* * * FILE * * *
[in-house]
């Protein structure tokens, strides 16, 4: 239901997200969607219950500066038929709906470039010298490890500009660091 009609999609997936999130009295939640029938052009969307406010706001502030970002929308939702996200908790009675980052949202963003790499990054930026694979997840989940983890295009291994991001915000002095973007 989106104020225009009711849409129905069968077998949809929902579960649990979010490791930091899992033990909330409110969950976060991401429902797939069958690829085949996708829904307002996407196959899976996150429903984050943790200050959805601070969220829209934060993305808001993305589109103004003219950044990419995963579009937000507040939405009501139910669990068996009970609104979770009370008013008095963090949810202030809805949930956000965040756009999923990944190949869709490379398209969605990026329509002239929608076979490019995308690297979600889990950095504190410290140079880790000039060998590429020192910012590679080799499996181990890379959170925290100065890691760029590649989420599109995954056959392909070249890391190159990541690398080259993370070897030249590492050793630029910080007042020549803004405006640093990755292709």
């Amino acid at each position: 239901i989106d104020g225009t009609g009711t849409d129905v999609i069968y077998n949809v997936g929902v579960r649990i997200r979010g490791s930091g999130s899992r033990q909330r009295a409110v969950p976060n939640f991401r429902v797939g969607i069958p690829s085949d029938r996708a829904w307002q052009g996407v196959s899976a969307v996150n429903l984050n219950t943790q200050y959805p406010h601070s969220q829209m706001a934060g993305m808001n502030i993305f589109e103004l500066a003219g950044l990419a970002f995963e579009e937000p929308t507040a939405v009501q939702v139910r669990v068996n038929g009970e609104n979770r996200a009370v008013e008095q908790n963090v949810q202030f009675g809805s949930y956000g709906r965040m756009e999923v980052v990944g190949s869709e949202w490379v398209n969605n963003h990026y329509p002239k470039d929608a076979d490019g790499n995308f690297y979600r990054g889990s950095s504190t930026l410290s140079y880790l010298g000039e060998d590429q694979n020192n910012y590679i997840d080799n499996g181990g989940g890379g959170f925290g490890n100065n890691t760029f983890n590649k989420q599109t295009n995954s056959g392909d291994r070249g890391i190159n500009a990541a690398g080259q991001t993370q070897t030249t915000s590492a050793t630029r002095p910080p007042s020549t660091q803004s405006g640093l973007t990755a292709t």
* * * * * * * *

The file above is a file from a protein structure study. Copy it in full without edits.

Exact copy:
[in-house]
């Protein structure tokens, strides 16, 4: 239901997200969607219950500066038929709906470039010298490890500009660091 009609999609997936999130009295939640029938052009969307406010706001502030970002929308939702996200908790009675980052949202963003790499990054930026694979997840989940983890295009291994991001915000002095973007 989106104020225009009711849409129905069968077998949809929902579960649990979010490791930091899992033990909330409110969950976060991401429902797939069958690829085949996708829904307002996407196959899976996150429903984050943790200050959805601070969220829209934060993305808001993305589109103004003219950044990419995963579009937000507040939405009501139910669990068996009970609104979770009370008013008095963090949810202030809805949930956000965040756009999923990944190949869709490379398209969605990026329509002239929608076979490019995308690297979600889990950095504190410290140079880790000039060998590429020192910012590679080799499996181990890379959170925290100065890691760029590649989420599109995954056959392909070249890391190159990541690398080259993370070897030249590492050793630029910080007042020549803004405006640093990755292709």
């Amino acid at each position: 239901i989106d104020g225009t009609g009711t849409d129905v999609i069968y077998n949809v997936g929902v579960r649990i997200r979010g490791s930091g999130s899992r033990q909330r009295a409110v969950p976060n939640f991401r429902v797939g969607i069958p690829s085949d029938r996708a829904w307002q052009g996407v196959s899976a969307v996150n429903l984050n219950t943790q200050y959805p406010h601070s969220q829209m706001a934060g993305m808001n502030i993305f589109e103004l500066a003219g950044l990419a970002f995963e579009e937000p929308t507040a939405v009501q939702v139910r669990v068996n038929g009970e609104n979770r996200a009370v008013e008095q908790n963090v949810q202030f009675g809805s949930y956000g709906r965040m756009e999923v980052v990944g190949s869709e949202w490379v398209n969605n963003h990026y329509p002239k470039d929608a076979d490019g790499n995308f690297y979600r990054g889990s950095s504190t930026l410290s140079y880790l010298g000039e060998d590429q694979n020192n910012y590679i997840d080799n499996g181990g989940g890379g959170f925290g490890n100065n890691t760029f983890n590649k989420q599109t295009n995954s056959g392909d291994r070249g890391i190159n500009a990541a690398g080259q991001t993370q070897t030249t915000s590492a050793t630029r002095p910080p007042s020549t660091q803004s405006g640093l973007t990755a292709t």